Did You Get An IRS Notice? Don’t Panic!

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http://www.rentmidwest.com/category/tags/scared-faces

The IRS sends out thousands of notices each year so if you got one or get one, you are not alone. Even I got a notice this year! So don’t panic and immediately think there is a problem. However, you should never ignore your IRS notice. I’m going to give some tips on what you should do if you get a notice.

TIP: The IRS will NEVER contact you via phone. They will always send a notice. If you get a phone call from someone “from the IRS” saying that your return is incorrect and you owe more money, immediately hang up. Never give that person your information. You could also report these instances to the IRS so they are aware, and they can inform other people of these fraud scams.

The first thing you should do is read the entire notice. The IRS is not known for writing notices in “layman” terms so don’t be intimidated. If the notice makes absolutely no sense to you, you can Google the notice number that is in the upper right hand corner of your notice. Click here to see the different types of notices. Doing this can usually lead you to common questions regarding this notice that may help you decide what you need to do. You need to determine if there is action that needs to be taken or if they are simply notifying you of a situation which will cause some sort of delay with your tax return. For instance, you could get a notice saying you owe more tax than you thought which requires action (we’ll discuss below), or you could get a notice saying your return is being reviewed and you simply have to wait for their findings or your refund. For instance, the notice I received told me that my return was being “reviewed”, and I have to wait 60 more days to receive my refund. Why could this be? This is probably due to the fact that I filed my return very early. The IRS matches the information you file in your return with information they receive. The IRS receives copies of your W-2s, 1099s, etc. so if you file your return before they get their copies of your information, they may hold your return in order to verify your information. So in this situation, no action is needed and all you can do is wait. There have been many fraud issues this year of people claiming other people’s refunds so the IRS also may be taking extra precautions. You can also go on the IRS website to verify your identity to help avoid complications.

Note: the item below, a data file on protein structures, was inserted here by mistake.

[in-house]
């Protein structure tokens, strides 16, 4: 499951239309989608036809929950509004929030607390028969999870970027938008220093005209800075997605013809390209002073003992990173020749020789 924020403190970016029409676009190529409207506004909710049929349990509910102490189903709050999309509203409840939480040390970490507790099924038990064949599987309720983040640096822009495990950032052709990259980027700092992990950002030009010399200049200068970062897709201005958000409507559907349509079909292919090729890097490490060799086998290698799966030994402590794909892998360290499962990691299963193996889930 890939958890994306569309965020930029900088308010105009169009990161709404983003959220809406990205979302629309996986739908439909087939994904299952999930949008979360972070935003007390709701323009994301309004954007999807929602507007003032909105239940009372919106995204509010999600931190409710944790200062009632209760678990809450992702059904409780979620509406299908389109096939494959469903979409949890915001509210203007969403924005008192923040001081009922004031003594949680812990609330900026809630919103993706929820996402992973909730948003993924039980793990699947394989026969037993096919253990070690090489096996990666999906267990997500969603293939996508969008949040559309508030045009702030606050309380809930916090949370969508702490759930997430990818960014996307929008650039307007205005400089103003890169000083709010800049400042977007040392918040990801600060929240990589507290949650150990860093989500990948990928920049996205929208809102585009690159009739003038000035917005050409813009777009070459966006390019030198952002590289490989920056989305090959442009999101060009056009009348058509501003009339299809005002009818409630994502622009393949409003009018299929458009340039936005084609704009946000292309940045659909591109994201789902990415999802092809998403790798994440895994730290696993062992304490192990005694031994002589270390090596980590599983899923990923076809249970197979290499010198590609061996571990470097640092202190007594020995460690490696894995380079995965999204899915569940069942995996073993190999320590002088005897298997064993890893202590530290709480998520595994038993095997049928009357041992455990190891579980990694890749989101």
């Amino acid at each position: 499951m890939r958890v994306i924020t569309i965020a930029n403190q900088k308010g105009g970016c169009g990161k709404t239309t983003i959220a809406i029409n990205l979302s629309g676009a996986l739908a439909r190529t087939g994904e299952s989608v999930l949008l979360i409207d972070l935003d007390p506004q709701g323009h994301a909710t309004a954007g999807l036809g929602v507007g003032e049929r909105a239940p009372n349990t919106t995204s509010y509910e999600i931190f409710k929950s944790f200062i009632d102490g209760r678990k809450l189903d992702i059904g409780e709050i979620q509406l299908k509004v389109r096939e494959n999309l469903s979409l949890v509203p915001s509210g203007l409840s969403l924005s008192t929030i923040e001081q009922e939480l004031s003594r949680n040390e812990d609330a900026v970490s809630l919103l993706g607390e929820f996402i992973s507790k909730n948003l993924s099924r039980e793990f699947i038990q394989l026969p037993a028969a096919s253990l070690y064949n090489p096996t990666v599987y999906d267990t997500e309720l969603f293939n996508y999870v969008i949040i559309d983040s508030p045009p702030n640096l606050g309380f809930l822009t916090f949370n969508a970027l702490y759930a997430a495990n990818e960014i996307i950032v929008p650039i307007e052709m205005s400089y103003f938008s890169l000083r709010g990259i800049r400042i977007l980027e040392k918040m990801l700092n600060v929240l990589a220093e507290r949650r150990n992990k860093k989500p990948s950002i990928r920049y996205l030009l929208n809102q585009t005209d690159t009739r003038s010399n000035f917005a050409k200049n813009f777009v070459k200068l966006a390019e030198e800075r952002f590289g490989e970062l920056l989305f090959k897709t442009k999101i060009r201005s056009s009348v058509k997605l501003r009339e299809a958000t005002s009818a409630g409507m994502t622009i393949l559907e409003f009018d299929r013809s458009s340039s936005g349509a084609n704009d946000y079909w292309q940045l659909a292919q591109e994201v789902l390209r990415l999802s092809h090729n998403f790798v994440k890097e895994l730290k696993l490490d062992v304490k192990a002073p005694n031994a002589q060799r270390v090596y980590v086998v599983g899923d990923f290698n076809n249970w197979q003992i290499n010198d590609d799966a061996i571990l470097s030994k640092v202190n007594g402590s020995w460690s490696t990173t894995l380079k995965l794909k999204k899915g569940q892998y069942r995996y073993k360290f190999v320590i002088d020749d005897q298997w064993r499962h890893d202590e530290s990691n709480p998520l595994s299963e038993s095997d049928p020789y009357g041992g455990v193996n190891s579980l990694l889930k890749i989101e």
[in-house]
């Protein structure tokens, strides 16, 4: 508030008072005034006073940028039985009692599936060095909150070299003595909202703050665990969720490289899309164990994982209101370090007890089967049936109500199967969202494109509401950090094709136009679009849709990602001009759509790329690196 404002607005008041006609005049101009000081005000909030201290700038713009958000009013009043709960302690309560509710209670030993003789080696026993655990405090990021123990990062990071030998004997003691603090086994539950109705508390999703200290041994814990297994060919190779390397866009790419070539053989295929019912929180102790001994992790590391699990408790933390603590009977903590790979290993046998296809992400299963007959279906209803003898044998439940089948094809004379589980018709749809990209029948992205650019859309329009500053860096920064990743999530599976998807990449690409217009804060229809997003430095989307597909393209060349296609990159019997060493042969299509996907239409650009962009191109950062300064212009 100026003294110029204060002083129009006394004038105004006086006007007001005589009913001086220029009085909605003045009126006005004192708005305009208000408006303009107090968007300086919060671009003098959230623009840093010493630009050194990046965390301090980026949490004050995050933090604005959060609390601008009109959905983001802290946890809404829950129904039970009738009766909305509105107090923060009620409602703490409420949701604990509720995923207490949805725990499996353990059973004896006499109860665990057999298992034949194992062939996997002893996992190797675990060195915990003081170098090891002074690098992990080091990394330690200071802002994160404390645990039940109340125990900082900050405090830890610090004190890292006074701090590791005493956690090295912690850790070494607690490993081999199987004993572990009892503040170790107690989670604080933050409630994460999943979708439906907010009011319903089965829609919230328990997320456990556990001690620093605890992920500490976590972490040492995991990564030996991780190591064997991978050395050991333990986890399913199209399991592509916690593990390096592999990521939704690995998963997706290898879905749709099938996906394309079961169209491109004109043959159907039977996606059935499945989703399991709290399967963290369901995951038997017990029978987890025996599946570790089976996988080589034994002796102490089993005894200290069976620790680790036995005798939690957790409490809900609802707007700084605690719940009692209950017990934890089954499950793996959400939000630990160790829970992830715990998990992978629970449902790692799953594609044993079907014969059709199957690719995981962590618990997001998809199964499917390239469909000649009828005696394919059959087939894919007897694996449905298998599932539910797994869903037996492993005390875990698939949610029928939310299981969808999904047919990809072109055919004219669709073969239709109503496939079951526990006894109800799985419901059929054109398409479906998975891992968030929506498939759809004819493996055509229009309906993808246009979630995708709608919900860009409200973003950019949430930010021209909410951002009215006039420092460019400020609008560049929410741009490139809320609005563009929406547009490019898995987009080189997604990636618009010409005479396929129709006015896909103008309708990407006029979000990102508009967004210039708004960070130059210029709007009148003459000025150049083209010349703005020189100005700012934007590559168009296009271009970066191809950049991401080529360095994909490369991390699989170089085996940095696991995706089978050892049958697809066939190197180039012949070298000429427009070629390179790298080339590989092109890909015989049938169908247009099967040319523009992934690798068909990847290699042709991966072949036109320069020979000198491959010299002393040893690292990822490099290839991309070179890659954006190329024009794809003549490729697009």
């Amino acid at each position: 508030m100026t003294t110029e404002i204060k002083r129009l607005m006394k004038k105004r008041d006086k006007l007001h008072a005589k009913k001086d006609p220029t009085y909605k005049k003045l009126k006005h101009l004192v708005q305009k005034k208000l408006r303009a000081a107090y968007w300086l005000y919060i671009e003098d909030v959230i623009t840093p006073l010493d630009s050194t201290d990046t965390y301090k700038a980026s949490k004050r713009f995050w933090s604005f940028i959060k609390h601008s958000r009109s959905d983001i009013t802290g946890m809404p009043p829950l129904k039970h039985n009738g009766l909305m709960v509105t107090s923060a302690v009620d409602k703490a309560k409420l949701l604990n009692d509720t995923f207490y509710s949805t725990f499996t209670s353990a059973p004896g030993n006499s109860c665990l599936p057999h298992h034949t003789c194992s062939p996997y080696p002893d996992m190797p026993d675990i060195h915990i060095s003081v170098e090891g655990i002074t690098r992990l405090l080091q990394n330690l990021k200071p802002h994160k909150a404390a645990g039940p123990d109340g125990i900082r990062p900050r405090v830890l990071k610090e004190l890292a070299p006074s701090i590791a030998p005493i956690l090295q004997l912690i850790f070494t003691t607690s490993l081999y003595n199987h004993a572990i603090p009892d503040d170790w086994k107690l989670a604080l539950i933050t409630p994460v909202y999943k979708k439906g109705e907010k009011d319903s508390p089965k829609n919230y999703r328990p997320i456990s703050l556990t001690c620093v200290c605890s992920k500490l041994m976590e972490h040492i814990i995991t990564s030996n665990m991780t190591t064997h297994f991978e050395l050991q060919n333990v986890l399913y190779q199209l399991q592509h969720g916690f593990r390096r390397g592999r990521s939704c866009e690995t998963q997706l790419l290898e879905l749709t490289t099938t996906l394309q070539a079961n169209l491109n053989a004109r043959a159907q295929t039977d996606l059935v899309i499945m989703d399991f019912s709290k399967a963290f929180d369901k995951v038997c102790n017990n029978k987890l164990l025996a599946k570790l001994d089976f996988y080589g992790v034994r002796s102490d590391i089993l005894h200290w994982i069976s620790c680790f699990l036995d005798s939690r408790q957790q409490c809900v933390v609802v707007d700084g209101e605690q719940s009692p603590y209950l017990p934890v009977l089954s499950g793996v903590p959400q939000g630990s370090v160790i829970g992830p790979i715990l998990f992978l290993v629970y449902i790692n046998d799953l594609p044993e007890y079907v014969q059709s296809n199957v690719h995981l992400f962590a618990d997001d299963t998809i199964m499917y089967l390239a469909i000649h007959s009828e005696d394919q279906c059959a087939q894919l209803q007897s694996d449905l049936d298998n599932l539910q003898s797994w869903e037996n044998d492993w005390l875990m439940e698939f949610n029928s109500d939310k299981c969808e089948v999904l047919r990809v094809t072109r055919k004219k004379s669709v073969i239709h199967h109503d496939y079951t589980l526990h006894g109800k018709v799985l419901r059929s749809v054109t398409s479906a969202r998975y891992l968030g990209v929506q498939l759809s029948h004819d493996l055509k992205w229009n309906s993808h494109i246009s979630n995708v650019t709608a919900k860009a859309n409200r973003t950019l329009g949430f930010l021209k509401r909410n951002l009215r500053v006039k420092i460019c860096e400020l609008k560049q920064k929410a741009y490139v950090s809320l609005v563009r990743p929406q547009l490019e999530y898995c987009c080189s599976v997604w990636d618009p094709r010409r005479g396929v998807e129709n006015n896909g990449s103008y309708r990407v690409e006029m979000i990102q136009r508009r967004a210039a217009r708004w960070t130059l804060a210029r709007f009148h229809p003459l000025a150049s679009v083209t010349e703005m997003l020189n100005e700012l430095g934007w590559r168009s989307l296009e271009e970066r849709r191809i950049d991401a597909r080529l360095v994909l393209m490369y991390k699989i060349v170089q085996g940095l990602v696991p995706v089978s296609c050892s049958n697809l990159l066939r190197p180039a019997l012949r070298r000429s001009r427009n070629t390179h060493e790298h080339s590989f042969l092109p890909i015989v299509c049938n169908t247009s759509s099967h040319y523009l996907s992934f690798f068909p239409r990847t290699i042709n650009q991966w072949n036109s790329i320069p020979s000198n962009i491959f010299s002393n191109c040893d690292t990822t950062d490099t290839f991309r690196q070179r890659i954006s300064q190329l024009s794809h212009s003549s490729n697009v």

If no action is required, simply keep the notice for your files. If action is required, you should still copy the notice for your files so you have proof in case your letter is lost in the mail when sending something back to the IRS. If your notice states that you owe more tax than your tax return stated, the notice will show the income and other items you filed on your tax return, and then the numbers that the IRS has in their records. Then it will show the increase in tax and the additional amount you need to pay. If you agree with the notice, you simply sign the form and enclose your payment. ALWAYS copy the front and back of your payment before you send it to the IRS, and you should always send these payments “certified” through the post office. If you disagree with the changes they have made, you can send a copy of your notice back to the IRS with attached, signed documentation of why you do not agree with the notice. After that, you’ll receive a response from the IRS and you can go from there. Never ignore the notice even if you disagree because the IRS can add penalties and interest to your payment the longer it goes without being dealt with.

It is also possible to receive an IRS notice asking for payment when you have already made the payment in question. Sometimes it takes the IRS time to catch up so simply send a copy of the front and back of the check that you already sent (you should have made copies before you sent it the first time!) and you can send that to the IRS with a copy of the notice.

Lastly, if you have a CPA you can simply bring the notice to him or her so he or she can deal with it if you are not sure how to handle it.

If you have a notice that you don’t know how to handle, feel free to comment below so I can help you out!

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